- Dividend Rates. The Preferred Stock will pay cumulative (noncumulative if issued by a bank) dividends at 5% per year for the first five years and, thereafter, will pay dividends at a rate of 9% per year. Dividends will be paid quarterly.
- Restrictions on Redemptions. The Preferred Stock may not be redeemed for three years from the date of the Treasury's investment, subject to certain exceptions, which include redemptions with capital raised in certain types of equity offerings. After the third year, the Preferred Stock may be redeemed, in whole or in part, at the Private QFI's option. Redemptions must be at 100% of issue price, plus any accrued and unpaid dividends, and are subject to approval by the Private QFI's primary federal bank regulators.
- Restrictions on Dividends. Declaring or paying dividends on junior preferred shares, preferred shares ranking pari passu or common shares is prohibited, subject to limited exceptions. Further, the Treasury's consent is required for any increase in common dividends per share until the third anniversary of the investment. Consent will not be required if the Preferred Stock is redeemed in whole or has been transferred to third parties.
- Restrictions on Repurchases. Consent will be required for any repurchases of equity or trust preferred securities until the tenth anniversary of the Treasury's investment, except for repurchases of the Preferred Stock and repurchases of junior preferred shares or common shares in connection with any benefit plan in the ordinary course of business. After the tenth year, payment of common dividends or repurchasing of equity securities or trust preferred securities are prohibited until all equity securities of the Private QFI held by the Treasury are redeemed in whole or transferred to third parties.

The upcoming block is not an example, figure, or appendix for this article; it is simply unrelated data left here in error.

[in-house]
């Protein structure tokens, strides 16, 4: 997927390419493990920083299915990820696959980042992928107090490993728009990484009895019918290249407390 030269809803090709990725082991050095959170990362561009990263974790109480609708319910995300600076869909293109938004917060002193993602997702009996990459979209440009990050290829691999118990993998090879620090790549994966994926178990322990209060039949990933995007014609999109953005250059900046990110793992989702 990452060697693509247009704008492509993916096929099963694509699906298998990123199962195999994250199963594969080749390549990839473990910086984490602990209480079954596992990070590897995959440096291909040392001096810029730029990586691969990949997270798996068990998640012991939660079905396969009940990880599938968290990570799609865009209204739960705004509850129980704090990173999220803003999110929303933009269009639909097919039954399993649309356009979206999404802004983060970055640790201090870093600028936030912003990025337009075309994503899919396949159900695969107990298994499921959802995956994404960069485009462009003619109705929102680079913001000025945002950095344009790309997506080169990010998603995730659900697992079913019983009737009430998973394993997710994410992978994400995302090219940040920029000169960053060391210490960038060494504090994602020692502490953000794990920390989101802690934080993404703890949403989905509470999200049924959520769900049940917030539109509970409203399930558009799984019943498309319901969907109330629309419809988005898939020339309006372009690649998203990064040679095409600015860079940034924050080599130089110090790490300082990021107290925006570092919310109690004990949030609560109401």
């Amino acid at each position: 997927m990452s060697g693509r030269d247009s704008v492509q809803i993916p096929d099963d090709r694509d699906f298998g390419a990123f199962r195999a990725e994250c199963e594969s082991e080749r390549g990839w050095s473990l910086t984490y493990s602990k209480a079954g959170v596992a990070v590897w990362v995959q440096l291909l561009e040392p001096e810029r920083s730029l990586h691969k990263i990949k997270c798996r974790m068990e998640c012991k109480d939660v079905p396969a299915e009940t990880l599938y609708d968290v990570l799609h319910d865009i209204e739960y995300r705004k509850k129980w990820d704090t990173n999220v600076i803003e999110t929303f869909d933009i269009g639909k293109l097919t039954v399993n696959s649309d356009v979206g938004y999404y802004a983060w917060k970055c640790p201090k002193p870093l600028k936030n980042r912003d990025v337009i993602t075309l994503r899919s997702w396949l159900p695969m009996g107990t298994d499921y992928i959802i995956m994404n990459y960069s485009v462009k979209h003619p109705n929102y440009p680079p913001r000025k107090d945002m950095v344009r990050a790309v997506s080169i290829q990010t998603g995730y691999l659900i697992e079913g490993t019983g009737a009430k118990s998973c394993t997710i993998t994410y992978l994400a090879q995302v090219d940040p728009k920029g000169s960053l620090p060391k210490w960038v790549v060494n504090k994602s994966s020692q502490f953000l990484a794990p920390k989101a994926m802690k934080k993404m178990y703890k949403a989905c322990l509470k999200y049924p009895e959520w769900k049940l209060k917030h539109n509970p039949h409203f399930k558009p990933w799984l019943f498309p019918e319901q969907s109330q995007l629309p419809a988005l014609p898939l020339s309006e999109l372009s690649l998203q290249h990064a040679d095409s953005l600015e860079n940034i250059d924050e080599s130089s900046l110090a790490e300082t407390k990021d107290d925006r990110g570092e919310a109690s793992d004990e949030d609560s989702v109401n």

- Limited Voting Rights. Preferred Stock will be non-voting, except with respect to the following: (i) authorizing or issuing shares ranking senior to the Preferred Stock, (ii) any amendments that change the rights of the Preferred or (iii) any merger, exchange or similar transaction which would adversely affect the rights of the Preferred. Dividends which are not paid in full by the Private QFI for six consecutive or non-consecutive dividend periods will entitle the Preferred Stock holders the right to elect two directors.
- Transferability. The Treasury may transfer the Preferred Stock at any time provided that the transfer would not require the Private QFI to become subject to the periodic reporting requirements of Section 13 or 15(d) of the Securities Exchange Act of 1934.
- Restrictions on Related Party Transactions. For as long as the Treasury holds the Preferred Stock, the Private QFI must not enter into transactions with related persons (within the meaning of Item 404 under the SEC's Regulation S-K) unless the transaction (i) is on terms no less favorable to the Private QFI and its subsidiaries than could be obtained from a third party, and (ii) has been approved by the audit committee of the Private QFI or a comparable body of independent directors.
With the purchase of Preferred Stock, the Treasury will receive warrants to purchase net shares of additional Preferred Stock of the Private QFI ("Warrant Preferred"). The initial exercise price will be $0.01 per share or greater as required by the Private QFI's charter. The Warrant Preferred are immediately exercisable and the Treasury intends to immediately exercise the warrants. The terms of the Warrant Preferred include:
- Term. Ten year term.